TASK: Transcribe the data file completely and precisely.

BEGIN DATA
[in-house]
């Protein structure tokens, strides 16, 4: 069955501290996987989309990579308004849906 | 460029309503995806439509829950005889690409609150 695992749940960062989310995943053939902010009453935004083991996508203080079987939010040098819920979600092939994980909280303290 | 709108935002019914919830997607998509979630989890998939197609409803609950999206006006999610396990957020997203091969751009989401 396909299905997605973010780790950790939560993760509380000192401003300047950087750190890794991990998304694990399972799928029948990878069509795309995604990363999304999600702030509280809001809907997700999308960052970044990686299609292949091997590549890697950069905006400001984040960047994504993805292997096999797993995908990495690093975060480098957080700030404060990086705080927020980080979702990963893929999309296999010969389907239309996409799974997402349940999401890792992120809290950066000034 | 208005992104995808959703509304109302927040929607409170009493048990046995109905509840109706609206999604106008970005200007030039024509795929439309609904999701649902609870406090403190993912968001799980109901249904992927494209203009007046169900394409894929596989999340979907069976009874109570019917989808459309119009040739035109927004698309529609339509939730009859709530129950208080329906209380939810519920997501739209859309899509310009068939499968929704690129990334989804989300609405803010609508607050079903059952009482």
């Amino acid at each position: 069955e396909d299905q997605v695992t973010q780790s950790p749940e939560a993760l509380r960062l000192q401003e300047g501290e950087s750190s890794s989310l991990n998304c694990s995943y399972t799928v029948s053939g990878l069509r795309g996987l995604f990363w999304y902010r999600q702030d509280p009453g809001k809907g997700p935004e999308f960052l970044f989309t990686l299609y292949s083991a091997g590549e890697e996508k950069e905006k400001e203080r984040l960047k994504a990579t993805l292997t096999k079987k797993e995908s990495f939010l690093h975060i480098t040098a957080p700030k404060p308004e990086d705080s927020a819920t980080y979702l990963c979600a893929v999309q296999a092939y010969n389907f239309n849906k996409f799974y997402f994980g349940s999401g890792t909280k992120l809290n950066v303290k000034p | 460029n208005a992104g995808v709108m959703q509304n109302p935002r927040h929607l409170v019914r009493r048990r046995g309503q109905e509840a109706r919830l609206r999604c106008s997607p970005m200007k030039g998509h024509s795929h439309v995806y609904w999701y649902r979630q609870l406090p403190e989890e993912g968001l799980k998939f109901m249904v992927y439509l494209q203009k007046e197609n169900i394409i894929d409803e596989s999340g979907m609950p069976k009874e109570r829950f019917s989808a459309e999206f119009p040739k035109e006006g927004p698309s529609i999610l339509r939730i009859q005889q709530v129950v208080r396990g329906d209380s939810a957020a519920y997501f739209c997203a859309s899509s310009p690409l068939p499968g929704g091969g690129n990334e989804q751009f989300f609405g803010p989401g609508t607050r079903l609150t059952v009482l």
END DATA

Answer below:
[in-house]
């Protein structure tokens, strides 16, 4: 069955501290996987989309990579308004849906 | 460029309503995806439509829950005889690409609150 695992749940960062989310995943053939902010009453935004083991996508203080079987939010040098819920979600092939994980909280303290 | 709108935002019914919830997607998509979630989890998939197609409803609950999206006006999610396990957020997203091969751009989401 396909299905997605973010780790950790939560993760509380000192401003300047950087750190890794991990998304694990399972799928029948990878069509795309995604990363999304999600702030509280809001809907997700999308960052970044990686299609292949091997590549890697950069905006400001984040960047994504993805292997096999797993995908990495690093975060480098957080700030404060990086705080927020980080979702990963893929999309296999010969389907239309996409799974997402349940999401890792992120809290950066000034 | 208005992104995808959703509304109302927040929607409170009493048990046995109905509840109706609206999604106008970005200007030039024509795929439309609904999701649902609870406090403190993912968001799980109901249904992927494209203009007046169900394409894929596989999340979907069976009874109570019917989808459309119009040739035109927004698309529609339509939730009859709530129950208080329906209380939810519920997501739209859309899509310009068939499968929704690129990334989804989300609405803010609508607050079903059952009482």
């Amino acid at each position: 069955e396909d299905q997605v695992t973010q780790s950790p749940e939560a993760l509380r960062l000192q401003e300047g501290e950087s750190s890794s989310l991990n998304c694990s995943y399972t799928v029948s053939g990878l069509r795309g996987l995604f990363w999304y902010r999600q702030d509280p009453g809001k809907g997700p935004e999308f960052l970044f989309t990686l299609y292949s083991a091997g590549e890697e996508k950069e905006k400001e203080r984040l960047k994504a990579t993805l292997t096999k079987k797993e995908s990495f939010l690093h975060i480098t040098a957080p700030k404060p308004e990086d705080s927020a819920t980080y979702l990963c979600a893929v999309q296999a092939y010969n389907f239309n849906k996409f799974y997402f994980g349940s999401g890792t909280k992120l809290n950066v303290k000034p | 460029n208005a992104g995808v709108m959703q509304n109302p935002r927040h929607l409170v019914r009493r048990r046995g309503q109905e509840a109706r919830l609206r999604c106008s997607p970005m200007k030039g998509h024509s795929h439309v995806y609904w999701y649902r979630q609870l406090p403190e989890e993912g968001l799980k998939f109901m249904v992927y439509l494209q203009k007046e197609n169900i394409i894929d409803e596989s999340g979907m609950p069976k009874e109570r829950f019917s989808a459309e999206f119009p040739k035109e006006g927004p698309s529609i999610l339509r939730i009859q005889q709530v129950v208080r396990g329906d209380s939810a957020a519920y997501f739209c997203a859309s899509s310009p690409l068939p499968g929704g091969g690129n990334e989804q751009f989300f609405g803010p989401g609508t607050r079903l609150t059952v009482l």